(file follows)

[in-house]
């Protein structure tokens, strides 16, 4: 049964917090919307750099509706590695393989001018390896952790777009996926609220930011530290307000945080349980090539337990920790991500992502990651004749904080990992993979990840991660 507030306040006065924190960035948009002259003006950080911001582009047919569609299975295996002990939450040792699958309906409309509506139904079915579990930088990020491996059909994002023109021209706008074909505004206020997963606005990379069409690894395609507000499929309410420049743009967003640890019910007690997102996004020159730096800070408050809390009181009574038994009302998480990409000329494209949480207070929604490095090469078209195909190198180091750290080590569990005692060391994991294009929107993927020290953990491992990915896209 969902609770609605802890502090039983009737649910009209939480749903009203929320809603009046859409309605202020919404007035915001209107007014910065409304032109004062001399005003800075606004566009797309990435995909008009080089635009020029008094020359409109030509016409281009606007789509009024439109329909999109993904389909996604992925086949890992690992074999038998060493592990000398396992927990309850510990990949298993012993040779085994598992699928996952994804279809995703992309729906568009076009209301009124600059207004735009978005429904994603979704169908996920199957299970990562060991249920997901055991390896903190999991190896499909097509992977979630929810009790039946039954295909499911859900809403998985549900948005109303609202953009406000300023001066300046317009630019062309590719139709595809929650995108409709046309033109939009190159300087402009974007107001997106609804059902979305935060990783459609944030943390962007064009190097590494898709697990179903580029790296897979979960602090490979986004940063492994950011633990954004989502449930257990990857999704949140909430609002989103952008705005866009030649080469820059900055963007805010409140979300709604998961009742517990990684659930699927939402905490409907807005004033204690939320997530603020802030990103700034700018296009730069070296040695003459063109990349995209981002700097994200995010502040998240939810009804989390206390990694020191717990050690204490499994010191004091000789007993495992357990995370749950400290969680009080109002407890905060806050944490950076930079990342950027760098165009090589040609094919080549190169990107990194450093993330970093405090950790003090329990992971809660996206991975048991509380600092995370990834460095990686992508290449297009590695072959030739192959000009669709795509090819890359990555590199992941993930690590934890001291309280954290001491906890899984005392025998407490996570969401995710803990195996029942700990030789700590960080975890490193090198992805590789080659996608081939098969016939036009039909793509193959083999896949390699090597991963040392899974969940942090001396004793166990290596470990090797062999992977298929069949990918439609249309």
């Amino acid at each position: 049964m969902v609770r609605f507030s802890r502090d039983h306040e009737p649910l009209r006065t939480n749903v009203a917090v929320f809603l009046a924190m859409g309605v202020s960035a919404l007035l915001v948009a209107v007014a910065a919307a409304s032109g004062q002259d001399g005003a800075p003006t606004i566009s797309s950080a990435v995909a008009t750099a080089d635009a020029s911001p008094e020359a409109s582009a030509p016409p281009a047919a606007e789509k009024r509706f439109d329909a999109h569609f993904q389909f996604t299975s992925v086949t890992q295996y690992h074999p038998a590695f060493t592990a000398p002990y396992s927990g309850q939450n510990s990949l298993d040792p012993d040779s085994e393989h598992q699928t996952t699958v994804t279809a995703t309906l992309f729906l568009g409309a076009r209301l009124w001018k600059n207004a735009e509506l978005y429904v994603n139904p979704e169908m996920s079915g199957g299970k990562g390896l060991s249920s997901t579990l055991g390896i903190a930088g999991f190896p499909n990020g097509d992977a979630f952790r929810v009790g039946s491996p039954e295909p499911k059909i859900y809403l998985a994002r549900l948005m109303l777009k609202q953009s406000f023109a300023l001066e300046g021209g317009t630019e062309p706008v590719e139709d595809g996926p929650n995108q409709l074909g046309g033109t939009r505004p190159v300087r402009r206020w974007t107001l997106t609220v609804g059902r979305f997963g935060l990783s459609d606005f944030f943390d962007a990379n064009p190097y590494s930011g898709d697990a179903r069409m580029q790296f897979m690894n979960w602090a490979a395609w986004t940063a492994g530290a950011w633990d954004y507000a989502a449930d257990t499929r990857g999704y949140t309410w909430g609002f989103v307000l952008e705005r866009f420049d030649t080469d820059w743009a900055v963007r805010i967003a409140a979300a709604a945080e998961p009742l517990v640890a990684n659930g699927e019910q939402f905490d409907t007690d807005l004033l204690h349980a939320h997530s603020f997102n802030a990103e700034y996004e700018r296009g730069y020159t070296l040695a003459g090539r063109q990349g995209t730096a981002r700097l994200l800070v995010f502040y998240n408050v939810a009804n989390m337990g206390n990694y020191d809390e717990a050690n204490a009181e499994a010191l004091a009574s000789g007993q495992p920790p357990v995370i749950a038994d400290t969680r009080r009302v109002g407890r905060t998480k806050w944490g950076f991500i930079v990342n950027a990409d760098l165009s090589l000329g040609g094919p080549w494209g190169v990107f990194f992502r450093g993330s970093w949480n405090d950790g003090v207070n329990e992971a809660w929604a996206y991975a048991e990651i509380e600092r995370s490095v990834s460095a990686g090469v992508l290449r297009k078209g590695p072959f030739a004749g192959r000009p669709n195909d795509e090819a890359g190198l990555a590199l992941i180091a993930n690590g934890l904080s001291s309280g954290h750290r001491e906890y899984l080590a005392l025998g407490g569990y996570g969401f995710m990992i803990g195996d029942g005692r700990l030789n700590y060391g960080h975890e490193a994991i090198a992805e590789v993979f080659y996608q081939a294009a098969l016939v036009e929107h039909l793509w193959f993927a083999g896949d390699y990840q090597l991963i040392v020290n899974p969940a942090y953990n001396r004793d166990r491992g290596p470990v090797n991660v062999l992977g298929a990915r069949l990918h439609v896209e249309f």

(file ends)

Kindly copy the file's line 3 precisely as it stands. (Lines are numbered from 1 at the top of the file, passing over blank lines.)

């Amino acid at each position: 049964m969902v609770r609605f507030s802890r502090d039983h306040e009737p649910l009209r006065t939480n749903v009203a917090v929320f809603l009046a924190m859409g309605v202020s960035a919404l007035l915001v948009a209107v007014a910065a919307a409304s032109g004062q002259d001399g005003a800075p003006t606004i566009s797309s950080a990435v995909a008009t750099a080089d635009a020029s911001p008094e020359a409109s582009a030509p016409p281009a047919a606007e789509k009024r509706f439109d329909a999109h569609f993904q389909f996604t299975s992925v086949t890992q295996y690992h074999p038998a590695f060493t592990a000398p002990y396992s927990g309850q939450n510990s990949l298993d040792p012993d040779s085994e393989h598992q699928t996952t699958v994804t279809a995703t309906l992309f729906l568009g409309a076009r209301l009124w001018k600059n207004a735009e509506l978005y429904v994603n139904p979704e169908m996920s079915g199957g299970k990562g390896l060991s249920s997901t579990l055991g390896i903190a930088g999991f190896p499909n990020g097509d992977a979630f952790r929810v009790g039946s491996p039954e295909p499911k059909i859900y809403l998985a994002r549900l948005m109303l777009k609202q953009s406000f023109a300023l001066e300046g021209g317009t630019e062309p706008v590719e139709d595809g996926p929650n995108q409709l074909g046309g033109t939009r505004p190159v300087r402009r206020w974007t107001l997106t609220v609804g059902r979305f997963g935060l990783s459609d606005f944030f943390d962007a990379n064009p190097y590494s930011g898709d697990a179903r069409m580029q790296f897979m690894n979960w602090a490979a395609w986004t940063a492994g530290a950011w633990d954004y507000a989502a449930d257990t499929r990857g999704y949140t309410w909430g609002f989103v307000l952008e705005r866009f420049d030649t080469d820059w743009a900055v963007r805010i967003a409140a979300a709604a945080e998961p009742l517990v640890a990684n659930g699927e019910q939402f905490d409907t007690d807005l004033l204690h349980a939320h997530s603020f997102n802030a990103e700034y996004e700018r296009g730069y020159t070296l040695a003459g090539r063109q990349g995209t730096a981002r700097l994200l800070v995010f502040y998240n408050v939810a009804n989390m337990g206390n990694y020191d809390e717990a050690n204490a009181e499994a010191l004091a009574s000789g007993q495992p920790p357990v995370i749950a038994d400290t969680r009080r009302v109002g407890r905060t998480k806050w944490g950076f991500i930079v990342n950027a990409d760098l165009s090589l000329g040609g094919p080549w494209g190169v990107f990194f992502r450093g993330s970093w949480n405090d950790g003090v207070n329990e992971a809660w929604a996206y991975a048991e990651i509380e600092r995370s490095v990834s460095a990686g090469v992508l290449r297009k078209g590695p072959f030739a004749g192959r000009p669709n195909d795509e090819a890359g190198l990555a590199l992941i180091a993930n690590g934890l904080s001291s309280g954290h750290r001491e906890y899984l080590a005392l025998g407490g569990y996570g969401f995710m990992i803990g195996d029942g005692r700990l030789n700590y060391g960080h975890e490193a994991i090198a992805e590789v993979f080659y996608q081939a294009a098969l016939v036009e929107h039909l793509w193959f993927a083999g896949d390699y990840q090597l991963i040392v020290n899974p969940a942090y953990n001396r004793d166990r491992g290596p470990v090797n991660v062999l992977g298929a990915r069949l990918h439609v896209e249309f």